Clean Water

Forests are nature's water filter. The Forest Society's mission includes conserving land that keeps our waters clean and cool for human and wildlife consumption. Visit this page to explore stories, projects and stewardship related to sustaining our supply of clean water in New Hampshire.

Thanks to the Clean Water Act of 1972, the Merrimack has been cleaned up considerably over the last 50 years. But there is still work to be done.

The series explores topics from trout streams and New England Cottontail rabbit habitat restoration to foraging for edible native or invasive plants and the protection of freshwater resources.

We hope you’ll take a few minutes to view a short slideshow of some highlights from our year of conserving, enjoying and caring for forests.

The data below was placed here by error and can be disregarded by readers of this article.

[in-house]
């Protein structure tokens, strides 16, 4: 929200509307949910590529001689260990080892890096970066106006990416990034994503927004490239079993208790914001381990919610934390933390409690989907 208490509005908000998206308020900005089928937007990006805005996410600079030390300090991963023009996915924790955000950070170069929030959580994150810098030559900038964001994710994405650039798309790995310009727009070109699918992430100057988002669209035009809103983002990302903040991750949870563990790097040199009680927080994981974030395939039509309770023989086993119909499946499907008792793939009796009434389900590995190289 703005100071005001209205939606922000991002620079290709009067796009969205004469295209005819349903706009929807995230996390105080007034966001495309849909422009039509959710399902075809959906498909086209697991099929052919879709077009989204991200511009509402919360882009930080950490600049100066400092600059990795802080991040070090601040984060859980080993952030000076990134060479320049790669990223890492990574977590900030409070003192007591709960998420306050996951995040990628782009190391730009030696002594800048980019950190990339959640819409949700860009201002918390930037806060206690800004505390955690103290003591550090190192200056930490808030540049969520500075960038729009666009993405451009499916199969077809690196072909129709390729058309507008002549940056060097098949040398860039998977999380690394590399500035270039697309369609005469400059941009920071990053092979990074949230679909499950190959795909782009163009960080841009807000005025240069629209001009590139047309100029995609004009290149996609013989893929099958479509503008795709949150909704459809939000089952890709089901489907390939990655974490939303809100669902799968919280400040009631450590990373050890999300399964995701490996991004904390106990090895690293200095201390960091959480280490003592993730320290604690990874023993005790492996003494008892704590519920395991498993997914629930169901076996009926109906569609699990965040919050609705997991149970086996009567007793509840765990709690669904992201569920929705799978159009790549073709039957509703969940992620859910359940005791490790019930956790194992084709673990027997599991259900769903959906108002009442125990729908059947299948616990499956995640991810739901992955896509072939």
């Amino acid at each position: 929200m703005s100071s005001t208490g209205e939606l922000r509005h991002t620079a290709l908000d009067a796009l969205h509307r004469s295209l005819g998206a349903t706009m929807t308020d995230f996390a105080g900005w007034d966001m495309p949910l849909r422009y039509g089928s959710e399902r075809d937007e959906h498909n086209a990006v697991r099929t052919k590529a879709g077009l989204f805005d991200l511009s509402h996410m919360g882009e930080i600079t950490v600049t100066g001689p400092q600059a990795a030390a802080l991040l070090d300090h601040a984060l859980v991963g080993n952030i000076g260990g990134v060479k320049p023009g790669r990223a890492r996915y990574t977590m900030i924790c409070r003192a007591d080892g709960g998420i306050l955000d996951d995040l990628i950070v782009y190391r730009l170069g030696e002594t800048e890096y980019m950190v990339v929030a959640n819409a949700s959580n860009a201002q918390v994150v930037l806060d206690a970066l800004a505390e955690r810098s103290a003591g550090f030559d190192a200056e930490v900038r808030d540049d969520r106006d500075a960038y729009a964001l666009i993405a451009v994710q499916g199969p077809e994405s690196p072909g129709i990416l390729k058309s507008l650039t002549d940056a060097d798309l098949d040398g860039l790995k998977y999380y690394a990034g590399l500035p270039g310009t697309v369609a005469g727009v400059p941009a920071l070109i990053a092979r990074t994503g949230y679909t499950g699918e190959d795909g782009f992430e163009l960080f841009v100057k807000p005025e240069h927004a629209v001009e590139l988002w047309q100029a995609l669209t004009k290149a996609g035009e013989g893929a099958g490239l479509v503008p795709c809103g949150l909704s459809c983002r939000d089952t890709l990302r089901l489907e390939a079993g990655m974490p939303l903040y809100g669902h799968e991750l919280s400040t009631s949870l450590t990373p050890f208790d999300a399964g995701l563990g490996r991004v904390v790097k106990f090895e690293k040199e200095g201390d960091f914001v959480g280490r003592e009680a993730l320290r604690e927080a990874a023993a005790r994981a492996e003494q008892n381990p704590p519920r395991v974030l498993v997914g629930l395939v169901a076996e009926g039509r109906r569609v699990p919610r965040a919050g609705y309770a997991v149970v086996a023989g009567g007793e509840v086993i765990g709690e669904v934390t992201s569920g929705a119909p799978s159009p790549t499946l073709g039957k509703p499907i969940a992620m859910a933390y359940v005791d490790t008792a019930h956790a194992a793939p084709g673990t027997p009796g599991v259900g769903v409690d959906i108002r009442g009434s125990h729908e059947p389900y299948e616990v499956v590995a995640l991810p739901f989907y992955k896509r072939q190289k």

Five years ago, when I found out my parents were moving to New Hampshire from Alaska — where I was born and raised — I had big plans for the outdoor adventures we’d have together.

By Heather Alterisio

A new documentary premiering at the end of July, "Merrimack: The River at Risk," explores the rich history of the Merrimack River and its watershed, the threats against it, and efforts to fight pollutants in it by conserving the forests around it.

“The Forest Society has long recognized that one of the ways that our work protecting forests connects to people’s everyday lives is by providing clean drinking water,” said Jack Savage, president for the Forest Society.

The United States Senate will soon consider, possibly this week, the Great American Outdoors Act. If the legislation is ultimately signed into law, it will add to the growing impact the program has had on New Hampshire’s landscape.

Senate Bill 164 establishes a legislative committee to study the sustainability of the Drinking Water and Groundwater Trust Fund (Trust Fund) and it